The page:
All of LG’s staple features are here. QSlide lets you open up little mini apps on top of your desktop and manipulate how transparent they appear; QuickMemo lets you draw on the screen with your finger; and LG’s cool new KnockOn feature lets you turn the screen on and off with a double tap of your finger. KnockOn is a small, but incredibly useful way to turn your tablet on without having to reach for the power button.

Other than that, it all works well enough. Because it has access to the Google Play Store, any app you may want to install on the G Pad is easily accessible – about a million of them. The main weakness of the Kindle Fire HDX is app selection. Because Amazon chooses to only let its tablet access its own Amazon Appstore, there is a much smaller selection of games and software available. This isn’t the case with the G Pad. It can run any Android app.

LG G Pad top back left angle

Like Samsung, LG packs its Android devices with unique features and tons of apps, so prepare for a little clutter. Savvy users can easily go into Settings and disable apps that they don’t like (disabling an app will make it disappear from the apps list), but just know that this isn’t a Nexus tablet. If you want a no-frills, pure experience, you’re going to want Google’s Nexus 7.

Overall, we’re impressed with the G Pad’s interface. It’s a little feature heavy and can appear cluttered, but it looks nice and will get the job done. And if you don’t like it, there are many alternative home screens you can download from the Google Play Store.

Powerful little guy

The LG G Pad 8.3 isn’t the most powerful tablet we’ve used, but it’s up there. The Kindle Fire HDX leads other devices thanks to its 2.2GHz Snapdragon 800 processor, but the G Pad is no slouch. In a Quadrant benchmark test, the 1.7GHz Snapdragon 600 processor inside the G Pad pulled in as score of 11,700. For comparison, the Nexus 7 scored about 5,400 and the Kindle Fire logged 20,500. In all honesty, though, we found all three tablets plenty powerful.

The LG G Pad 8.3 isn’t the most powerful tablet we’ve used, but it’s up there.

Aside from the 1.7GHz quad-core Qualcomm Snapdragon 600 processor, LG is packing 2GB of RAM, 16GB of internal storage (ROM), an 8.3-inch 1920 x 1200 pixel LCD screen, a 5-megapixel rear camera, a 1.3-megapixel front-facing webcam, and a MicroSD card if you need a little more storage. It also runs Android 4.2 Jelly Bean. We hope that LG will update it to Android 4.3 at some point soon, but no update is yet available.

Battery performance was about average. The G Pad has a 4,600mAh battery inside it and seemed to last about the average 10-11 hour lifespan we expect from a tablet. Impressively, LG’s tablet always met our expectations. During a week of heavy use, it always made it through the day with at least 30 percent battery by night.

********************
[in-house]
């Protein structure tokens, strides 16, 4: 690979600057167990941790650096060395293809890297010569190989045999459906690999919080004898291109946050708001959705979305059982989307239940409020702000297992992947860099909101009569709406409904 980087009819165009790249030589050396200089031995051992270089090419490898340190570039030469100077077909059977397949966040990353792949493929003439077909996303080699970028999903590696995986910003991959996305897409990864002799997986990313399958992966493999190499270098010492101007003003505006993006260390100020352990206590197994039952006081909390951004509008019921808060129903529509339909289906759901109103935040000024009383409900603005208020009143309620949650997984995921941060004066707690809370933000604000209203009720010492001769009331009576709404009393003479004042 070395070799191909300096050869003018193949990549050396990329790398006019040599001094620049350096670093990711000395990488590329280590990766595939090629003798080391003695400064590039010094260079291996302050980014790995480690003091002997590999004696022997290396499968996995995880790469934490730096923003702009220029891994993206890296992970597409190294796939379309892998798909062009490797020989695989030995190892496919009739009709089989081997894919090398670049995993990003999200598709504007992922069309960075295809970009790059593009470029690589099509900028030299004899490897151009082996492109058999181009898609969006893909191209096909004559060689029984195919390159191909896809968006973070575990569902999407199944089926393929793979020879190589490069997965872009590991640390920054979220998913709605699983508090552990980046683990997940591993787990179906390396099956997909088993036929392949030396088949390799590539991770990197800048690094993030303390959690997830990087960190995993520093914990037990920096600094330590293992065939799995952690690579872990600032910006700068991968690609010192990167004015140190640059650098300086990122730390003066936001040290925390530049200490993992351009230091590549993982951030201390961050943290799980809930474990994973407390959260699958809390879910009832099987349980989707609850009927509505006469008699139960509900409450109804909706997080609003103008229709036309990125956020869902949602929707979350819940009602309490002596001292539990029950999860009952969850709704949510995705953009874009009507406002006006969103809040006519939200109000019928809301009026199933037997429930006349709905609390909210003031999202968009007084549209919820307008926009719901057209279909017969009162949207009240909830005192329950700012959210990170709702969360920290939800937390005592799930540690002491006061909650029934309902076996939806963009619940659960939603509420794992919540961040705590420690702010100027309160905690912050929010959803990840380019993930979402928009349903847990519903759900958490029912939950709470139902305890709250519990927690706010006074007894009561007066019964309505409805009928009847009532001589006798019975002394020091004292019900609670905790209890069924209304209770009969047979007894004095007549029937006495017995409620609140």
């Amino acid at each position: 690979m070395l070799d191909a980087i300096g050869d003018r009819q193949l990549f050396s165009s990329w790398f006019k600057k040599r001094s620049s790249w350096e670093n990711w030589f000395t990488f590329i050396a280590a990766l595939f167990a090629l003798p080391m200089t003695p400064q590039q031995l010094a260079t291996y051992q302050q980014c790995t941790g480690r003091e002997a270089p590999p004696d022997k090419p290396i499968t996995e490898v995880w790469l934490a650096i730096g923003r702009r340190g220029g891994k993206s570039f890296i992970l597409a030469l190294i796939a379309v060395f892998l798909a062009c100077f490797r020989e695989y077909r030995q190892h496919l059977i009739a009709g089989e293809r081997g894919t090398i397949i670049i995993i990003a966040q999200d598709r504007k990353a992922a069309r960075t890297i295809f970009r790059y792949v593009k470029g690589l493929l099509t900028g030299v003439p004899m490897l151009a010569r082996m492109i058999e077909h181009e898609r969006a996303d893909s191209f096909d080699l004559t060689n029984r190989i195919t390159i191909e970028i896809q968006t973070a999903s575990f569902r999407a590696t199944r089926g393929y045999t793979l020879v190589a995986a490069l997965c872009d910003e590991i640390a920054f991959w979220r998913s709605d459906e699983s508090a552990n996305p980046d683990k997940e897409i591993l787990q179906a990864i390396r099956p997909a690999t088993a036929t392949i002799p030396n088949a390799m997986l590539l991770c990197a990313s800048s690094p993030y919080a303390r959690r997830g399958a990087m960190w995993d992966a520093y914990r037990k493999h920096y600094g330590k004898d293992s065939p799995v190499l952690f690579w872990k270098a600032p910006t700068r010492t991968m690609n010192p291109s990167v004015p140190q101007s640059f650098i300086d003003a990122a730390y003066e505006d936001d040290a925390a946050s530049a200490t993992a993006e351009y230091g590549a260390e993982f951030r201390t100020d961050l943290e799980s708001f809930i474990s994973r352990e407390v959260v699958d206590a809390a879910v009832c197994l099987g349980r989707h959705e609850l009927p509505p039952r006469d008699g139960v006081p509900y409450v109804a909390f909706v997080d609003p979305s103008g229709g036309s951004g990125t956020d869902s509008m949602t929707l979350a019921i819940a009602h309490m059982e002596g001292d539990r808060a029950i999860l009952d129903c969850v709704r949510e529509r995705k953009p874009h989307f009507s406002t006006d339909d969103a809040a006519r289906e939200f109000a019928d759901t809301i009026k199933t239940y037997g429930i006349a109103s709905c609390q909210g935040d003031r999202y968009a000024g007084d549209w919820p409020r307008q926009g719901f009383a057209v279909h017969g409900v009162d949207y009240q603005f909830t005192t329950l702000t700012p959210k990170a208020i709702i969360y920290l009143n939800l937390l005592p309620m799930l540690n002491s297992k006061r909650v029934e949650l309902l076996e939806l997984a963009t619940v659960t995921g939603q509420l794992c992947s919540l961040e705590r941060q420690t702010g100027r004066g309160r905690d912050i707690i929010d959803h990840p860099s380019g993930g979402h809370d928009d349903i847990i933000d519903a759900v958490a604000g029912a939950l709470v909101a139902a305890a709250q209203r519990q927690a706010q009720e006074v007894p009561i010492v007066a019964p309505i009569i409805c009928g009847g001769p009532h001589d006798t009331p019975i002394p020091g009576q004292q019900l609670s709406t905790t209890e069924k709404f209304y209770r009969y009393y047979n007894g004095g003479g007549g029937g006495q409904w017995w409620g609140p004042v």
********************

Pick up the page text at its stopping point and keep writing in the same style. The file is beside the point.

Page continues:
Camera

Please don’t buy a tablet if you want to take good photos. You’re going to look like an idiot whipping out a giant tablet to snap your shots, but more importantly, you’re not going to end up with good shots. Most smartphones exceed the performance of tablet cameras because people demand a good camera on their phone. On a tablet, the camera is often an afterthought. LG has included a decent shooter on the G Pad, but it won’t do anything that your phone can’t do better.

The G Pad has a 5-megapixel camera with an F2.6 size aperture. It does well enough in outdoor and well-lit areas, but the sensor adapts to changing light levels slowly and does not pick up low light as well as the iPad Mini. Apple’s tablet outperformed LG’s in most shooting conditions. Compare it to a Samsung tablet or the Nexus 7, and the G Pad is highly competitive.

Conclusion

So, the G Pad 8.3 has weak sound, but other than that it’s a very competitive tablet. So it comes down to this: The G Pad has a bigger screen than the Nexus 7, doubles its processing performance, and has a nice MicroSD card slot if you want more than 16GB of memory. You will pay $120 for these upgrades. If that math works for you, then go for it.

The G Pad is $20 more than the iPad Mini. For that $20, you get a slightly larger screen with a much higher resolution, Google’s Android OS (though iOS is fantastic), and a MicroSD slot for expanded memory. To be fair though, iOS is a fantastic operating system with a great app ecosystem and the iPad Mini has better speakers and a slightly better camera than the G Pad.

The Kindle Fire has inferior button placement and far fewer apps available to it than the G Pad, but is much more powerful. Then again, what good is power if you have no games or apps that take advantage of it?

At $350, the LG G Pad 8.3 is too expensive if stacked next to its top competitors, but if you have the money, it’s an absolutely fantastic tablet.

Highs

  • Perfect 8-inch screen size
  • Comfortable to hold
  • MicroSD slot for extra storage
  • Powerful processor
  • Great all around tablet

Lows

  • More expensive than top competitors
  • Rear speakers are muffled and tinny
  • Like Samsung, LG clutters Android with too many apps
  • Seams around screen are too flexible